Lawyer for Celtic abuse victims criticises club over failure to offer compensation



Patrick McGuire

The lawyer representing a number of people abused by a former Celtic youth coach has criticised the club for being unwilling to compensate victims.

Jim McCafferty, 73, a former Celtic Boys Club coach, was jailed last week for six years and nine months after admitting he had molested boys over the course of 24 years.

Celtic only released a statement about the case on Friday afternoon.

Solicitor Patrick McGuire, of Thompsons Solicitors, said: “It would be charitable to Celtic to describe this as too little, too late.

“There is no apology. There is no acknowledgement of Celtic’s failures.

“There is no willingness to pay compensation and to follow the lead of Manchester City, particularly as we know some of the abuse took place when McCafferty was employed by Celtic and was in a position of considerable influence and power within the Celtic football club youth set-up.”

Mr McCafferty’s is the third sentence to be handed down in connection with abuse of children at Celtic Boys Club. Jim Torbett, 71 and Frank Cairney, 83 were also imprisoned for sexual assault.

Gerard Kind, 66, former chairman of the boys’ club, was convicted of abusing four boys and a girl while he was a primary school teacher, though he was not jailed.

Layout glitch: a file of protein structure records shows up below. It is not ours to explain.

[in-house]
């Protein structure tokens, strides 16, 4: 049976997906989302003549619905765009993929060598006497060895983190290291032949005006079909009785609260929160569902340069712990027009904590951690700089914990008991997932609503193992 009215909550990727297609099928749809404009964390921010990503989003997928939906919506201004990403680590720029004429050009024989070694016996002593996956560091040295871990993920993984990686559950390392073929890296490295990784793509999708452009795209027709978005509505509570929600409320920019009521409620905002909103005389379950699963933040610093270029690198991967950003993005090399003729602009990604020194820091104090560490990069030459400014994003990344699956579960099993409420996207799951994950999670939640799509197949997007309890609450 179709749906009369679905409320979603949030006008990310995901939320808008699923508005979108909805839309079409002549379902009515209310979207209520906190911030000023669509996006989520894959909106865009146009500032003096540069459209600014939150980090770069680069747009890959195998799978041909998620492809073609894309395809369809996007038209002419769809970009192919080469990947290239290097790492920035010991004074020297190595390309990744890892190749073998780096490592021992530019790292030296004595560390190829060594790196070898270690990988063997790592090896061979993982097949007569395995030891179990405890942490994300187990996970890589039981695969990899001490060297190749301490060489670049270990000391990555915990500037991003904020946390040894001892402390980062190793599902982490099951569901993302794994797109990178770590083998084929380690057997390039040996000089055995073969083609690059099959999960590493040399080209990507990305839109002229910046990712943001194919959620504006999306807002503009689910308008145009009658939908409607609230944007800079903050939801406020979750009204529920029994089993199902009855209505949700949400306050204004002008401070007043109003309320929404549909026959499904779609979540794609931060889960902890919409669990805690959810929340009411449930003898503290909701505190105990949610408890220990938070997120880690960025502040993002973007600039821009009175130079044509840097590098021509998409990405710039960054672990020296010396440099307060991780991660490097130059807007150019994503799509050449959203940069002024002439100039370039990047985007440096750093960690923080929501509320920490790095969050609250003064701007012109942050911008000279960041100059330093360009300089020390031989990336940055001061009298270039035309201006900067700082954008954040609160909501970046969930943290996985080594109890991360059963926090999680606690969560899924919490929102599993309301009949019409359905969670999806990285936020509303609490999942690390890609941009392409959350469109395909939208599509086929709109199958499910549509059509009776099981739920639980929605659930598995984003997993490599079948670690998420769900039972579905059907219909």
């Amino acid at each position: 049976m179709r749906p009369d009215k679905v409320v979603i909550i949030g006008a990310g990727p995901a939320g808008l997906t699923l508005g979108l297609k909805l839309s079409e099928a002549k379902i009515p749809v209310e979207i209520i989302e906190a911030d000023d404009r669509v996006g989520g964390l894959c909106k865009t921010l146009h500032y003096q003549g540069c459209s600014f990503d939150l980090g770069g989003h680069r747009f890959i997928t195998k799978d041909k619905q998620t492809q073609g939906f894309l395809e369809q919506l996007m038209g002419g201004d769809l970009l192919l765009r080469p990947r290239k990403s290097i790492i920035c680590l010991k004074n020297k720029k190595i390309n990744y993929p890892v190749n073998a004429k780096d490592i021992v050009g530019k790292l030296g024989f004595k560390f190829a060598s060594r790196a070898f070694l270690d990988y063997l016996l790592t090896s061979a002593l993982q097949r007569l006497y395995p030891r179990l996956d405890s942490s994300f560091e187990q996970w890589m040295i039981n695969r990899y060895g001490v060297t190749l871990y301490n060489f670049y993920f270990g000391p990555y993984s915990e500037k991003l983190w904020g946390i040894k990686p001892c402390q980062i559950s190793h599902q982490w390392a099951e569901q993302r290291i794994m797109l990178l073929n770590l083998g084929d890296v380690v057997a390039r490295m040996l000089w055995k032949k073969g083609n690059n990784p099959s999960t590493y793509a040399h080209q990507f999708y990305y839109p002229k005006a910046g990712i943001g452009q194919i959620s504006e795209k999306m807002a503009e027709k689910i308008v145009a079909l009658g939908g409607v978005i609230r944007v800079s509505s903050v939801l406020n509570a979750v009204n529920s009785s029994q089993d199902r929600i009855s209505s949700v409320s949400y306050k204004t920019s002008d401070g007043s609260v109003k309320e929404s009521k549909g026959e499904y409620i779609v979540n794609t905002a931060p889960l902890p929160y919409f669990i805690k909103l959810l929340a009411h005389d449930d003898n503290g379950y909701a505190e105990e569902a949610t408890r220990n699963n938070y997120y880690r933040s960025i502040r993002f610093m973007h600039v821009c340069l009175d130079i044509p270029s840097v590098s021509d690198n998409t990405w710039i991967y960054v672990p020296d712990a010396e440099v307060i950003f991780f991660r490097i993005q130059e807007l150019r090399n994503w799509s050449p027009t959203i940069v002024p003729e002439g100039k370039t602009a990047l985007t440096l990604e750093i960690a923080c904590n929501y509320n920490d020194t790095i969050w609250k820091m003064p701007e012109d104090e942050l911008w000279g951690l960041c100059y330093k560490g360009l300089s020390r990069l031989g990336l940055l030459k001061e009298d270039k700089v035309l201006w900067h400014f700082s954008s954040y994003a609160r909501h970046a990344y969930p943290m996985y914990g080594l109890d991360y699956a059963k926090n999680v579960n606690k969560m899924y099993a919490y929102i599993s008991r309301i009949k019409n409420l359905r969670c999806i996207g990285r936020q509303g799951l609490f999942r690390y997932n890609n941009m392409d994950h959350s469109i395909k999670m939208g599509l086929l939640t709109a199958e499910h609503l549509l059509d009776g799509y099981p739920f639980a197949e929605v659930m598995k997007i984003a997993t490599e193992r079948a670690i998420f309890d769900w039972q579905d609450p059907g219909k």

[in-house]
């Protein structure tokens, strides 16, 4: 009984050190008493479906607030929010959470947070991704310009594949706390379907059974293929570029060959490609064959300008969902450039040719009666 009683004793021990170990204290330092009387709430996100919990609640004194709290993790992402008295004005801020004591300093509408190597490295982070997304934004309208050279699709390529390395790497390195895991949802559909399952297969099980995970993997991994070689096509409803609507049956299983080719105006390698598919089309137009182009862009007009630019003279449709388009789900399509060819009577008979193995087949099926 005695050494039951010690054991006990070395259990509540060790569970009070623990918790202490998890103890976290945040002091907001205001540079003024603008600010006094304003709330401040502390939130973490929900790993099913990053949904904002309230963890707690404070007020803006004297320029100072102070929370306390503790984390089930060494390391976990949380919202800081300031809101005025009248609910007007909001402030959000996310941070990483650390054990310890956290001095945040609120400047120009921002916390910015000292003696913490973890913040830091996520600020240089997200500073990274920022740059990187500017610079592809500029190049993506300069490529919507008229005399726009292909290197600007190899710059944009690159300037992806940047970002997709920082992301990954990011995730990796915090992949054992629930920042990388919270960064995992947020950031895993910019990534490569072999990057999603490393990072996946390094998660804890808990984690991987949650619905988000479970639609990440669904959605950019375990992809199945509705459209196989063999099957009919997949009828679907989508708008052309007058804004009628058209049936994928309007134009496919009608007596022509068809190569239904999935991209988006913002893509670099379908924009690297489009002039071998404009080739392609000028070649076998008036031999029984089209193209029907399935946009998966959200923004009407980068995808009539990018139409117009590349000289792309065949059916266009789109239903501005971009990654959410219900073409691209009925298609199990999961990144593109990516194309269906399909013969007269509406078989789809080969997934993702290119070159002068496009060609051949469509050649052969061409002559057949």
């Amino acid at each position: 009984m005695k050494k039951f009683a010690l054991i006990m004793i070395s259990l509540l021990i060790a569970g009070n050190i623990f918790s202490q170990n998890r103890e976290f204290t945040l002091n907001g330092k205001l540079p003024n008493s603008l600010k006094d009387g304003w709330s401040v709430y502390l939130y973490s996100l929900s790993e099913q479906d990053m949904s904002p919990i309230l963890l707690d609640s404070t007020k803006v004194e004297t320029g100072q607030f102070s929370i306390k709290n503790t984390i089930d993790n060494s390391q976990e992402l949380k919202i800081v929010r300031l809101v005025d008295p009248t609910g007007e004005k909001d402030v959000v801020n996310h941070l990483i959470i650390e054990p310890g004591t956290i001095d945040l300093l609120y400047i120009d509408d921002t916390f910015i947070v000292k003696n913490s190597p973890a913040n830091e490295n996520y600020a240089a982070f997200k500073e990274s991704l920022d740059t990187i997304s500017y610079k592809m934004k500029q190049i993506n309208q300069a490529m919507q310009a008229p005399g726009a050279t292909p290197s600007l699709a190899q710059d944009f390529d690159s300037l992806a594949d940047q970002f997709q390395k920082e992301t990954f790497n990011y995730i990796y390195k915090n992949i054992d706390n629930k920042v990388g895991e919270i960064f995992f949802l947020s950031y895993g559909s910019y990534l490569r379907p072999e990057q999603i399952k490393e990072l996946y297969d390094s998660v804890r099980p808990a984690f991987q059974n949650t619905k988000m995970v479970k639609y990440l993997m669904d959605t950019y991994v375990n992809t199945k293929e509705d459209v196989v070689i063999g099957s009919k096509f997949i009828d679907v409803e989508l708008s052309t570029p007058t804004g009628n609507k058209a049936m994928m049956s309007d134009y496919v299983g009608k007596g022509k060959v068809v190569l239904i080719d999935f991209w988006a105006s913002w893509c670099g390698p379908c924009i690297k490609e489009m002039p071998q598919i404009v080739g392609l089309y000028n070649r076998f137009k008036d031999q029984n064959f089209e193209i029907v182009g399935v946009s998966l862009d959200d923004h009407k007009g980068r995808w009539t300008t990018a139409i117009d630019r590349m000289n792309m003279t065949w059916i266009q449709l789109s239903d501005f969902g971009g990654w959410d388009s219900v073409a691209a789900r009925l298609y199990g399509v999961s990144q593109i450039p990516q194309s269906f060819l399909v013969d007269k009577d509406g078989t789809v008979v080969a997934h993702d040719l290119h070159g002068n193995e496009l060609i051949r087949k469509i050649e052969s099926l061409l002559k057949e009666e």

The Celtic statement read: “When the allegations were published in the media in 2016, Celtic Football Club encouraged any individuals involved to report all information to the police so that these matters could be investigated fully and the club continues to encourage any victim of abuse to report these matters to the police.”

“Celtic Football Club takes all of its responsibilities seriously, stands by its responsibilities and will continue to do so.”

It concluded: “Celtic Football Club strongly believes that children and young people involved in football have the right to protection from all forms of harm and abuse and is committed to ensuring this and to promoting their wellbeing through continued co-operation with our children and young people, parents and carers and the relevant authorities.

“Celtic Football Club was the first club in Scotland to appoint a safeguarding officer, responsible for developing our policies for the protection of young people, and monitoring and reviewing our procedures to ensure they continue to reflect best practice.”